OK, everyone, I hope you are ready for this: Dr. Pimple Popper has just released a new video of her biggest “pop” yet.
(By the way, yes Dr. Pimple Popper is a real doctor, and she has made a name for herself by filming herself popping zits and tackling other unsavory skin conditions.)
Now her latest project is unlike anything we’ve ever seen. It’s a bowling-ball sized lipoma on a man’s back, and the extraction was so long that Dr. Pimple Popper had to make not one but TWO videos to memorialize the procedure for us.
Lipomas are slow-growing fatty lumps that are generally harmless and usually hit people in middle age (the joy!). Most lipomas are left alone unless they cause pain or become infected—or if they, you know, grow to the size of a bowling ball, as in this poor man’s case. They usually can be removed during a simple outpatient surgery.
Warning: As you would expect from a fatty lump the size of a bowling ball being removed from a man’s body, what follows in the video is graphic and could be upsetting to some.
Dr. Pimple Popper wasn’t able to remove the entire lipoma, as she didn’t want to leave the patient with a scar spanning his back. She removed enough to make his back nearly flat again, and the patient was pleased, so she deemed it a success.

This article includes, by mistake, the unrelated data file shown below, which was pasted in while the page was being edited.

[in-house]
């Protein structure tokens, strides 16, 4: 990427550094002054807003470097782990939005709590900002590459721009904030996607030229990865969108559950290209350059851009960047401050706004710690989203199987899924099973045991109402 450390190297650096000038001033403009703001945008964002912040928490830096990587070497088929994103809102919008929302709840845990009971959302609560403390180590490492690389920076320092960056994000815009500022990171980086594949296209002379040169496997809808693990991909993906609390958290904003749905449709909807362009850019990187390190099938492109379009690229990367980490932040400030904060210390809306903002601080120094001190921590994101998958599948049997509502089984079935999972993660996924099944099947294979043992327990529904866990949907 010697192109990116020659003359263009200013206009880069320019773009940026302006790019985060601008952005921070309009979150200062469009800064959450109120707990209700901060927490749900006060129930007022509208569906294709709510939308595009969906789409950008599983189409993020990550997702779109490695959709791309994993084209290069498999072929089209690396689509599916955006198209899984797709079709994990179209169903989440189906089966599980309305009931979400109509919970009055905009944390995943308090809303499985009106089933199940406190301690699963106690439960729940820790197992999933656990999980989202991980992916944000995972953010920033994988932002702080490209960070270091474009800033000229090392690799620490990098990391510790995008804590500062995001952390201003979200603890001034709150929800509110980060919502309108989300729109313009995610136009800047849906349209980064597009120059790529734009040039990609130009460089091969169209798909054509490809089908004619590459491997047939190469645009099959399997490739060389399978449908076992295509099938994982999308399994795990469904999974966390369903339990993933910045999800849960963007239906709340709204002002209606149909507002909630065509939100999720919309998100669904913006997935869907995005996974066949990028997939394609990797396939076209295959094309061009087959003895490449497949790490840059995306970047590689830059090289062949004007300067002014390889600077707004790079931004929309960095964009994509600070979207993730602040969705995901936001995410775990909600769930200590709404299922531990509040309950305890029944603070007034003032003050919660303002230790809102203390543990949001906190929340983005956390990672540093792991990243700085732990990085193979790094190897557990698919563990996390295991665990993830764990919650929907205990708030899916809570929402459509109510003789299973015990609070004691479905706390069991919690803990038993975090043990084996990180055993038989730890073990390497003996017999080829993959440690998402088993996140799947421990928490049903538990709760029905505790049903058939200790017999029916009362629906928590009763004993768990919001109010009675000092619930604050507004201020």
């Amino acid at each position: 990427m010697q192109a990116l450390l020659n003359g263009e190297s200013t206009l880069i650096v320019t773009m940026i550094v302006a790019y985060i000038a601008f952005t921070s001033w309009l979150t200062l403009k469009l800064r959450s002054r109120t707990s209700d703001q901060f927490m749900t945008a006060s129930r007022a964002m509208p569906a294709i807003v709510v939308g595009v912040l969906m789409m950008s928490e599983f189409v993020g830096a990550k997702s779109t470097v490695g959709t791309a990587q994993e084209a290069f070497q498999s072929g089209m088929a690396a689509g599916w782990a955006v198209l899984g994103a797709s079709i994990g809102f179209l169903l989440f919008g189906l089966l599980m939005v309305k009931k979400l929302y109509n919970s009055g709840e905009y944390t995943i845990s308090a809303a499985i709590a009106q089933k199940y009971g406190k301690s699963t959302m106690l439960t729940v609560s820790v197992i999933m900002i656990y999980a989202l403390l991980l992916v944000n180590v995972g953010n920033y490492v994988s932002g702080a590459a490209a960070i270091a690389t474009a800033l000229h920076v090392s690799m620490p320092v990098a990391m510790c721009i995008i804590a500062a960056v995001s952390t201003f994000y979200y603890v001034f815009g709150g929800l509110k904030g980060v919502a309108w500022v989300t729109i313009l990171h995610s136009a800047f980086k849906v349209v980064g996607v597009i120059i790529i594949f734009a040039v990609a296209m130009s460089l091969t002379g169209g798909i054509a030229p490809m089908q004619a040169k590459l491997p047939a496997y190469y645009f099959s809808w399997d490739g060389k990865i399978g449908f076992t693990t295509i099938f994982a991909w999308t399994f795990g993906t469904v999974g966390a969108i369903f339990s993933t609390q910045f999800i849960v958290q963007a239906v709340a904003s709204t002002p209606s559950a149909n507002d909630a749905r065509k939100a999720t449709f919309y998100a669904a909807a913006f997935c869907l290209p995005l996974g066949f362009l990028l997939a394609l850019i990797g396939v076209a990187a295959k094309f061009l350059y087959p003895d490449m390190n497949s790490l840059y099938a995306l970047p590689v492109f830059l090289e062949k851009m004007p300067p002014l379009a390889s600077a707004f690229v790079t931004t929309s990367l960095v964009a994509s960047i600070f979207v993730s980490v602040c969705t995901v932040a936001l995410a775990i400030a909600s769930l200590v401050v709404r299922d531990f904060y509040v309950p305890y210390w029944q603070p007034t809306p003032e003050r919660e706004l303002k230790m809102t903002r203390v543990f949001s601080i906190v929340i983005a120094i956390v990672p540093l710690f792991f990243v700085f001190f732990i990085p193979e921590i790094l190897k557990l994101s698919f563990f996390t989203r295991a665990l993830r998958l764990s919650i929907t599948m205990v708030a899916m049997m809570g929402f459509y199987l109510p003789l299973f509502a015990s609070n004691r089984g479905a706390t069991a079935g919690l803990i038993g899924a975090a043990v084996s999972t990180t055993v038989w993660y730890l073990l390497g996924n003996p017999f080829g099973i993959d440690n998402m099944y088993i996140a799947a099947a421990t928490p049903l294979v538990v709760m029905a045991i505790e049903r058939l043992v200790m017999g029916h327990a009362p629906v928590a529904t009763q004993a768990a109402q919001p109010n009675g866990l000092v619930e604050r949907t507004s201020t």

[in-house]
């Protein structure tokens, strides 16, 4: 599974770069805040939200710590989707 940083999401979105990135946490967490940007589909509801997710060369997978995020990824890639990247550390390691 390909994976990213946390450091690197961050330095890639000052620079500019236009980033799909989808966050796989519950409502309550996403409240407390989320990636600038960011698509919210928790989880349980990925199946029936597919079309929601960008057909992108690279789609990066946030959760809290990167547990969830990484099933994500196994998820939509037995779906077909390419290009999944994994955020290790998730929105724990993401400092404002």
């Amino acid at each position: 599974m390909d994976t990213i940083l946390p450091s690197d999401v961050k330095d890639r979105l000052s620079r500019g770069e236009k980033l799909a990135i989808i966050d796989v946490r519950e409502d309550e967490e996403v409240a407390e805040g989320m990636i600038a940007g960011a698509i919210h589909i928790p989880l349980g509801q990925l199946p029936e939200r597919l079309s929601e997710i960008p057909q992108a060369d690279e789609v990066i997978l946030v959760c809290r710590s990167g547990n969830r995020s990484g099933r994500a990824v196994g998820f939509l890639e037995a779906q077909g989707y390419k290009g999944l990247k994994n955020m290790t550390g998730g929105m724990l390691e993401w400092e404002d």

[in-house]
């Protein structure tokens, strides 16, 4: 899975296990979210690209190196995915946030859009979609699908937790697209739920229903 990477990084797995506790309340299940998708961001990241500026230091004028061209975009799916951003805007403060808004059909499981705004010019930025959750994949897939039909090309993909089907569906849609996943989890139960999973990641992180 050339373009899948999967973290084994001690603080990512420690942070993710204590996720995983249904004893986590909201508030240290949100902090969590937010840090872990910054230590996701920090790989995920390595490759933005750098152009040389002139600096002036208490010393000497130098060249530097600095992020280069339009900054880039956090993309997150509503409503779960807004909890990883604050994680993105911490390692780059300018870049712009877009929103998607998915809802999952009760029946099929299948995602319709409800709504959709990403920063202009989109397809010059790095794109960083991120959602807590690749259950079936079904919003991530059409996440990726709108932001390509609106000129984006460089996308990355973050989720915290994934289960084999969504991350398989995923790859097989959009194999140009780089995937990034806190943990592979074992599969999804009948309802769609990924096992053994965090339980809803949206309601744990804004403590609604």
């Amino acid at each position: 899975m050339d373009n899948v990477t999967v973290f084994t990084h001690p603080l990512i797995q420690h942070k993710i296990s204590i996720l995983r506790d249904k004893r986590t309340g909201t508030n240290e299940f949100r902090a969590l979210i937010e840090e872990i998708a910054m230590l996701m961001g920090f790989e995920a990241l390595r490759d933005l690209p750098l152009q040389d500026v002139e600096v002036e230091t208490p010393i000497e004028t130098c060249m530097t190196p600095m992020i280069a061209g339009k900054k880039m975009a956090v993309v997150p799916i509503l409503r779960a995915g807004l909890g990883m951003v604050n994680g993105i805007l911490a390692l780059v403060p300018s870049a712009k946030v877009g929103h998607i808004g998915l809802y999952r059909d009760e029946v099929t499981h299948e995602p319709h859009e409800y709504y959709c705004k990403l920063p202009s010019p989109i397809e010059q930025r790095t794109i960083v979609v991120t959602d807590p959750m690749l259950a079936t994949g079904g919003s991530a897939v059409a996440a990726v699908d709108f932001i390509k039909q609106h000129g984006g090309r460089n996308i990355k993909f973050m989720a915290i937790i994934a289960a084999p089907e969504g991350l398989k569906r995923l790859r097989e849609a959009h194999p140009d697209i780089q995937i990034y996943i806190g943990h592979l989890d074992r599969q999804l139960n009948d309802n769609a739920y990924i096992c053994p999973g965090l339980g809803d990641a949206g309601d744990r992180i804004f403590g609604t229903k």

Dr. Pimple Popper’s real name is Sandra Lee, and she is a dermatologist based in California.
Dr. Pimple Popper has made a name for herself by showcasing her gross-out videos. She has over 1 million followers on her social media sites, and her audience eagerly anticipates her videos showcasing her procedures from blackhead extraction to pimple popping.
What is behind our fascination with such icky videos?
In an interview with the New York Post, Dr. Pimple Popper explains, “It’s part fascination, part can’t look away, not unlike watching a car accident. There’s also something satisfying in the resolution, like something is being removed that shouldn’t be there and now the skin has been cleansed of an impurity.”
In fact, there is actually some science behind our enjoyment of these gross-out videos.
Daniel Kelly, author of the book “Yuck!: The Nature and Moral Significance of Disgust,” says that feelings of disgust are crucial to our survival as a species. Being “squicked out” by certain things actually is a valuable survival mechanism because it keeps us from going near things that could make us sick or harm us.
But at the same time, we also enjoy the adrenaline rush that comes from doing something dangerous in a controlled setting. Experts theorize that watching these videos taps into our need for excitement, allowing us to enjoy the thrill of “yuck” without any of the risk (kind of like riding a roller coaster, except the only thing taking a ride in this case is your emotions!).
So, watching a yucky video of a big ol’ zit being popped might bring a little thrill to your boring workday. One thing’s for sure…it will definitely give you and your coworkers something to talk about!
What do you think? Did you watch the video or is it too gross for you?